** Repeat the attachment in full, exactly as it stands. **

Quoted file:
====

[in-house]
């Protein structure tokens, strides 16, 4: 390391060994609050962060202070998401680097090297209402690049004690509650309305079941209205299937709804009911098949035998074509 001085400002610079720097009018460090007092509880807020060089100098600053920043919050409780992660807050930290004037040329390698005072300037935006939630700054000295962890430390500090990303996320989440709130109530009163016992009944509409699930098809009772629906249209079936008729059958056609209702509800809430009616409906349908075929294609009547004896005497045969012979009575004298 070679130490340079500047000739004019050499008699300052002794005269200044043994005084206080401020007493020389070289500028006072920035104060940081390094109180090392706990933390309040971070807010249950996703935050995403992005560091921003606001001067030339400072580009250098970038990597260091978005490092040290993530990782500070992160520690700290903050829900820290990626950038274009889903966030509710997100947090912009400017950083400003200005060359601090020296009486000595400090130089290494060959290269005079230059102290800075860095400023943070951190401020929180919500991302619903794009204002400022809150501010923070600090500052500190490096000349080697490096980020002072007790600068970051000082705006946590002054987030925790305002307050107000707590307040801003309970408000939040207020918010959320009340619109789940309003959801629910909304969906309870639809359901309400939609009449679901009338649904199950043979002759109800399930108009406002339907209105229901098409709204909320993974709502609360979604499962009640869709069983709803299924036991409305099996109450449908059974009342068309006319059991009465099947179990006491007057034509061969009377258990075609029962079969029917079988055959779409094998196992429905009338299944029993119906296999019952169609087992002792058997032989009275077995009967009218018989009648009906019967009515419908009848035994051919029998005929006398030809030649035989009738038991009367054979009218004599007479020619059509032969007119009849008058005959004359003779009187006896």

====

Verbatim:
[in-house]
């Protein structure tokens, strides 16, 4: 390391060994609050962060202070998401680097090297209402690049004690509650309305079941209205299937709804009911098949035998074509 001085400002610079720097009018460090007092509880807020060089100098600053920043919050409780992660807050930290004037040329390698005072300037935006939630700054000295962890430390500090990303996320989440709130109530009163016992009944509409699930098809009772629906249209079936008729059958056609209702509800809430009616409906349908075929294609009547004896005497045969012979009575004298 070679130490340079500047000739004019050499008699300052002794005269200044043994005084206080401020007493020389070289500028006072920035104060940081390094109180090392706990933390309040971070807010249950996703935050995403992005560091921003606001001067030339400072580009250098970038990597260091978005490092040290993530990782500070992160520690700290903050829900820290990626950038274009889903966030509710997100947090912009400017950083400003200005060359601090020296009486000595400090130089290494060959290269005079230059102290800075860095400023943070951190401020929180919500991302619903794009204002400022809150501010923070600090500052500190490096000349080697490096980020002072007790600068970051000082705006946590002054987030925790305002307050107000707590307040801003309970408000939040207020918010959320009340619109789940309003959801629910909304969906309870639809359901309400939609009449679901009338649904199950043979002759109800399930108009406002339907209105229901098409709204909320993974709502609360979604499962009640869709069983709803299924036991409305099996109450449908059974009342068309006319059991009465099947179990006491007057034509061969009377258990075609029962079969029917079988055959779409094998196992429905009338299944029993119906296999019952169609087992002792058997032989009275077995009967009218018989009648009906019967009515419908009848035994051919029998005929006398030809030649035989009738038991009367054979009218004599007479020619059509032969007119009849008058005959004359003779009187006896």